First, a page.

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Year : 2019  |  Volume : 15  |  Issue : 64  |  Page : 261-266

Anticancer effect of different extracts of Cynanchum acutum L. seeds on cancer cell lines

1 Department of Pharmacology, Faculty of Pharmacy, Mutah University, Mutah, Karak, Jordan
2 Department of Botany, Faculty of Science, Al-Azhar University, Cairo, Egypt
3 Department of Pharmacology, Faculty of Medicine, Mutah University, Mutah, Karak, Jordan

Correspondence Address:
Ahmed Mohamed Mohamed Youssef
Department of Pharmacology, Faculty of Pharmacy, Mutah University, P.O. Box: 7, Mutah, Karak 61710
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Source of Support: None, Conflict of Interest: None

DOI: 10.4103/pm.pm_676_18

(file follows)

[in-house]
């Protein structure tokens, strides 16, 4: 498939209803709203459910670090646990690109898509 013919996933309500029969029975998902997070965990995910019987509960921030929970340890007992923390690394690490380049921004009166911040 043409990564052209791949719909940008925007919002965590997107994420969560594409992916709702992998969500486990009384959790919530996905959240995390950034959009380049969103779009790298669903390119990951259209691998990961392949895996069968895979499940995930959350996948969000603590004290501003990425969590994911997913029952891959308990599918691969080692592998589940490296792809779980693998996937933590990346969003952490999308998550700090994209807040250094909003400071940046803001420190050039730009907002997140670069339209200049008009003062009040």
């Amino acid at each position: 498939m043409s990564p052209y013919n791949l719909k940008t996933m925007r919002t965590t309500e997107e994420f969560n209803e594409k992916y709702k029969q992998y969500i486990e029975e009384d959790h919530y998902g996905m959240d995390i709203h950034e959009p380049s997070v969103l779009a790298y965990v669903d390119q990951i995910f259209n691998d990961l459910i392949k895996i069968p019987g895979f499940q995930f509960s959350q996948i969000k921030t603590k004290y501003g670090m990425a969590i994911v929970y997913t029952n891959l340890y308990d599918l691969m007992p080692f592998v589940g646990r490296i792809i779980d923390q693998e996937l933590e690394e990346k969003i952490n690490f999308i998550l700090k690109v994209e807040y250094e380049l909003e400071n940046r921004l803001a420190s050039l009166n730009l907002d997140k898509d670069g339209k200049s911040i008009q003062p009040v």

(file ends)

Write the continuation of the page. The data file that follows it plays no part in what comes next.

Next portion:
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Background: Cynanchum acutum L. is a perennial medicinal herb, used for several traditional medicine purposes in Egypt and around the world. Objective: The anticancer effects of ether, chloroform subfraction, and aqueous extracts of C. acutum seeds were investigated. Materials and Methods: C. acutum seeds were extracted by ether, chloroform, and aqueous. Then, all extracts were subjected to gas chromatography/mass spectrometry (GC/MS) to determine alkaloids and other bioactive compounds. Furthermore, anticancer effects on malignant cell lines as well as normal cells were evaluated using 3-(4,5-dimethylthiazol-2-yl)-2,5-diphenyltetrazolium bromide assay. Results: GC/MS analysis of the different extracts of C. acutum seeds revealed different compounds of alkane hydrocarbons, fatty acids, sterols, terpenoids, flavonoids, and alkaloids. The significant components of unsaturated fatty acids were linoleic acid (56.71%) in the ether extract and oleic acid (6.59%) in the chloroform extract, whereas the major saturated fatty acid was palmitic acid (3.51%) in the ether extract. Furthermore, the anticancer effects of the three extracts of the plant seeds on all tested cancer cell lines were minor. However, the higher anticancer effects were observed on lung (A549) and breast (MCF-7) cancers by water and ether extracts, respectively, as compared to positive control. Furthermore, both extracts showed low cytotoxicity toward normal cell line (WI-38) comparing to a positive control. Conclusion: Aqueous and ether extracts of C. acutum L. seeds could be considered as potential chemotherapeutic agents in lung and breast cancer treatments, respectively, with reduced systemic adverse effects.

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